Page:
I listen to a lot of rap at the moment. I also still like all of the music I grew up with, most of that was in the Fugazi vein. Fugazi would be the band that I would say defined my late teens and twenties in terms of directing me on to other bands I liked. They were certainly the first band that kicked me in the guts properly. Melbourne bands like One Inch Punch/ MYC, Nation Blue, A Death in the Family, Fear Like Us. I like a lot of the bands that spiral out from these members too. That’s part of the Arthouse mythology too I guess. Batpiss are one of the most exciting bands I’ve seen recently.
From Parting Shots – 2014
What was the first type of camera you ever bought?
Something broken and cheap and second hand I think from a pawn shop. My art school had a store room that you could borrow from too. The first digital SLR I bought was a basic model Canon and I got a 50mm fix focus lens with that. That pretty much sold me on digital. It’s still my favourite camera.
What is your opinion on studying photography?
Art school was a good way to spend my time socially. Studying anything is interesting and worthwhile and if you can dedicate a couple of years to that opportunity, I don’t see any harm in it. I think I could have made better use of the opportunities that were available to me when I was studying. In terms of developing an art practice though, I would say it was kind of destructive for me in a way. I didn’t find my own way and learn how to practice art well until many, many years after art school. I think that’s partly an adjustment to operating in the real world and juggling all of the other aspects of life… 15 years later though, It’s now something that comes very naturally to me. I can’t think of how academically they could structure it differently to help with that transition, or if it actually even the role of study to prepare you for practice in the real world.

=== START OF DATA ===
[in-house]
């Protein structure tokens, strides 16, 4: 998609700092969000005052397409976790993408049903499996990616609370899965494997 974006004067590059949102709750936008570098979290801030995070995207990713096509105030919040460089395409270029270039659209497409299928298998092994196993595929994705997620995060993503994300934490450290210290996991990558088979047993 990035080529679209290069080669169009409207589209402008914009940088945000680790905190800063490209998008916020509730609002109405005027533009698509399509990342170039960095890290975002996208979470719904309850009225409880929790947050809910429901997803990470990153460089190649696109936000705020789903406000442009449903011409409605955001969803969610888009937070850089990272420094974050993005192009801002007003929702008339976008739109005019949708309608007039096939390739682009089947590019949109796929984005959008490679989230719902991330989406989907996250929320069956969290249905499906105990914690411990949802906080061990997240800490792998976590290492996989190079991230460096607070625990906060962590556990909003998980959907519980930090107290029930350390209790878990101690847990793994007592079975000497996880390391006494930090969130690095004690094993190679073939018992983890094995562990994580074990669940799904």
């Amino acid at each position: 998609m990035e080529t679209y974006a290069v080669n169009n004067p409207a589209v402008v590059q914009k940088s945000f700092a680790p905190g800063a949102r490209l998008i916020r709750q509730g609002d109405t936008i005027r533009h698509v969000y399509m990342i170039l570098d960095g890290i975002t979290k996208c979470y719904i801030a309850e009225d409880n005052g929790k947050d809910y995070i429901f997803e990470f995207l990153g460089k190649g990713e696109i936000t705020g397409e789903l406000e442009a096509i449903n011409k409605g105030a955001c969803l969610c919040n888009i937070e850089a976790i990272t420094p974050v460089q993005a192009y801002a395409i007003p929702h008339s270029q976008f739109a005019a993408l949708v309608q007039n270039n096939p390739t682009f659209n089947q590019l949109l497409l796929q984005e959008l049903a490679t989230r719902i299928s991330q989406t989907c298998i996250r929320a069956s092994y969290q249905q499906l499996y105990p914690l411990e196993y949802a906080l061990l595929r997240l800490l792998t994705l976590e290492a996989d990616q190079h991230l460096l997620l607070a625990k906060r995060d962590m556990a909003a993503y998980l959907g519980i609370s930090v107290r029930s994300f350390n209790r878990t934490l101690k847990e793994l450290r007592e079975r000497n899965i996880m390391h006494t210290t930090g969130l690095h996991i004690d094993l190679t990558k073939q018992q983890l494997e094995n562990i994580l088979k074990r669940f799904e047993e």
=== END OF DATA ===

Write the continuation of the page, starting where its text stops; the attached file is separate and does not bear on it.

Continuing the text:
What were some of the hardships faced when you started in photography?
They’re consistently the same. I don’t earn a living as a photographer but it takes up about 50% of my life. In order to make a living – which I have no doubt I could – I would have to do photography that I am uninterested in. So I have a job I don’t like, I’ve got two kids, I’ve got a mortgage and on top of that, I undertake massive time consuming projects that will never make me any money. Sometimes they don’t even have a receptive audience… haha. I have barely promoted Parting Shots (or sold enough copies to cover costs) and I am already throat deep in another project.
The hardship in my opinion is not being able to stop being creative.